American currency, hundred dollars, fifty dollars, twenty dollars, ten dollars, one dollar and some change photographed on Monday, March 8, 2021, in Pittsburg, Calif. (Ray Saint Germain/Bay City News)

San Francisco Supervisor Shamann Walton joined several community organizations Wednesday to distribute funding to immigrant families affected by the COVID-19 pandemic who can’t qualify for public assistance programs because of their citizenship status.

Funding through the city’s Family Relief Fund was created by Walton back in March 2020, at the start of the pandemic.

The program provides payments of up to $1,000 for families, or residents with children 18 and younger, who qualify for federal and state benefits but can’t access them because they’re not U.S. citizens.

According to Walton’s office, the program has served an estimated 4,800 San Francisco families and this week it will serve an additional 780 families.

The funding is distributed through organizations like the Latino Task Force, Bay Area Community Resources, Mission Neighborhood Centers — Centro Bayview and Young Community Developers.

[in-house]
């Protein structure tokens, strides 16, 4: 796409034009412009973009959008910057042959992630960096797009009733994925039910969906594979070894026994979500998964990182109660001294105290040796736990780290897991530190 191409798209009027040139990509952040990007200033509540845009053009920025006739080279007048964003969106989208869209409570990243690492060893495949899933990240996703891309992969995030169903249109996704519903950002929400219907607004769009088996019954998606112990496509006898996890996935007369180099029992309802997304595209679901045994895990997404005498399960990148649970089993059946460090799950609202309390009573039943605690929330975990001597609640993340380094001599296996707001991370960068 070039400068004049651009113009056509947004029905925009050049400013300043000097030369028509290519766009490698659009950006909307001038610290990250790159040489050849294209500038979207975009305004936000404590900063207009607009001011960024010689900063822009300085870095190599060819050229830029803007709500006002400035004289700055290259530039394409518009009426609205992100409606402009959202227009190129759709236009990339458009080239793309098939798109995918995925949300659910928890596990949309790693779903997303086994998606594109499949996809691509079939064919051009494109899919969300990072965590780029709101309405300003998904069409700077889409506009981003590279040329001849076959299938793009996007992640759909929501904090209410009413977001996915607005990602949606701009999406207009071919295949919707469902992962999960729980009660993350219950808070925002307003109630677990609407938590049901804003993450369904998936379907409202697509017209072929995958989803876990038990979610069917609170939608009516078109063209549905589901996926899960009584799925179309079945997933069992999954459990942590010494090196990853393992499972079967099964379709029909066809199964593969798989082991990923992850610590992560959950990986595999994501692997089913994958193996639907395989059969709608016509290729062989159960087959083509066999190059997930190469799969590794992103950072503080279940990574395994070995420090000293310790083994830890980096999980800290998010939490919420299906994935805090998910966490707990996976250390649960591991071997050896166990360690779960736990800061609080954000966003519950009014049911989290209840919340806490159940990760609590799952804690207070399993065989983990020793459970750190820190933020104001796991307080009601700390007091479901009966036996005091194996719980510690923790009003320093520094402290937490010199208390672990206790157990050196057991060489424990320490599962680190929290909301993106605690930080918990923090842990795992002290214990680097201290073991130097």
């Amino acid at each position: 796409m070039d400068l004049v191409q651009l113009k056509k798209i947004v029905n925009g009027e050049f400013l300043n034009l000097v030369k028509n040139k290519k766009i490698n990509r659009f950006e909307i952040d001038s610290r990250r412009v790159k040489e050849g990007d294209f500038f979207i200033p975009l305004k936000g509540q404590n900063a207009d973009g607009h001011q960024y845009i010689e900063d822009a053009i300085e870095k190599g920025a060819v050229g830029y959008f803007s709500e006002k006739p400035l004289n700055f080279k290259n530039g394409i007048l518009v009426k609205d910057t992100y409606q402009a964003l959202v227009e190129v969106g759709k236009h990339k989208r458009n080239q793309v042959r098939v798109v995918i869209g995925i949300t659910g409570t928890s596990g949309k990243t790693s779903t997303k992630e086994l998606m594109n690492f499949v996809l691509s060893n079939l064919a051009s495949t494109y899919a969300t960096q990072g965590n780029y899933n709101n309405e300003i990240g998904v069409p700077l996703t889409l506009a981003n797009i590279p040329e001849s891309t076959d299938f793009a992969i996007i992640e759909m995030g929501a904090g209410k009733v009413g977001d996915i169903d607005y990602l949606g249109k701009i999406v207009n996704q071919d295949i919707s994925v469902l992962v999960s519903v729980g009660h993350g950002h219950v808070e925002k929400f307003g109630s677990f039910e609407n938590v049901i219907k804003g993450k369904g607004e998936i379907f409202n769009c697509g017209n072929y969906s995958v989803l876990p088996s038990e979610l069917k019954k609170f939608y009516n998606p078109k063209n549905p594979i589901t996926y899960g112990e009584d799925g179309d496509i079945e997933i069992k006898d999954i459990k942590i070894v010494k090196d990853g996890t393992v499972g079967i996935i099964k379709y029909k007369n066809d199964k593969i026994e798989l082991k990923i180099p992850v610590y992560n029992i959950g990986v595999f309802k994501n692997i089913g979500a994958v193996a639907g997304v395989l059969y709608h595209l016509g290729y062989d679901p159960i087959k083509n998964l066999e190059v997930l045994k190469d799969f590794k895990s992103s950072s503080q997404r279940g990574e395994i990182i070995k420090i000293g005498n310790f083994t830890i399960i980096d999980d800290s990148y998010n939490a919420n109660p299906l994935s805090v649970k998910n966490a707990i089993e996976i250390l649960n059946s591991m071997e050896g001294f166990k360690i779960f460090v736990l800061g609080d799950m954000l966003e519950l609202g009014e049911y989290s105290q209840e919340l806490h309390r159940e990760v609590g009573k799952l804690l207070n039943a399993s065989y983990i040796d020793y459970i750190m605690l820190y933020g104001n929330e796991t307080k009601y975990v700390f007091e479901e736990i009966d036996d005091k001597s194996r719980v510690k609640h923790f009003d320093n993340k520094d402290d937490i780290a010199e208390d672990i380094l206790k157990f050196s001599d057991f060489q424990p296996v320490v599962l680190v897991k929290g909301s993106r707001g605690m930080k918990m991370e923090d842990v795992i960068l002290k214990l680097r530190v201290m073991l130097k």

Walton joined the organizations to distribute the new round of funds to families at the Bayview Essential Services Resource Hub, located at 1800 Oakdale Ave.

“We have been working hard this past year to respond to the COVID-19 crisis to protect all populations in San Francisco and we have not forgotten our immigrant families and families who are not covered under any proposed federal or state relief plans,” Walton said in a statement. “The Family Relief Fund is a direct economic relief for families who experience loss of income during this time of crisis of the COVID-19 pandemic and this relief will provide immediate assistance for food, rent, childcare, and any emergency expenses accrued during this pandemic.”

“What you see today embodies what the hub is meant to do and is meant to be,” said Dion-Jay Brookter, executive director of Young Community Developers. “We are working across the aisle to bring resources to families that need it the most, including housing assistance, rental relief, eviction defense, workforce assistance, education assistance, and food security.”

“The people who are here accessing these services and funds are usually the ones who are unable to access mainstream services,” said Valerie Tulier-Laiwa, Latino Task Force coordinator. “Our organizations are here because we can provide the services to our communities in their respective languages whether it is Spanish or Mayan or another language.”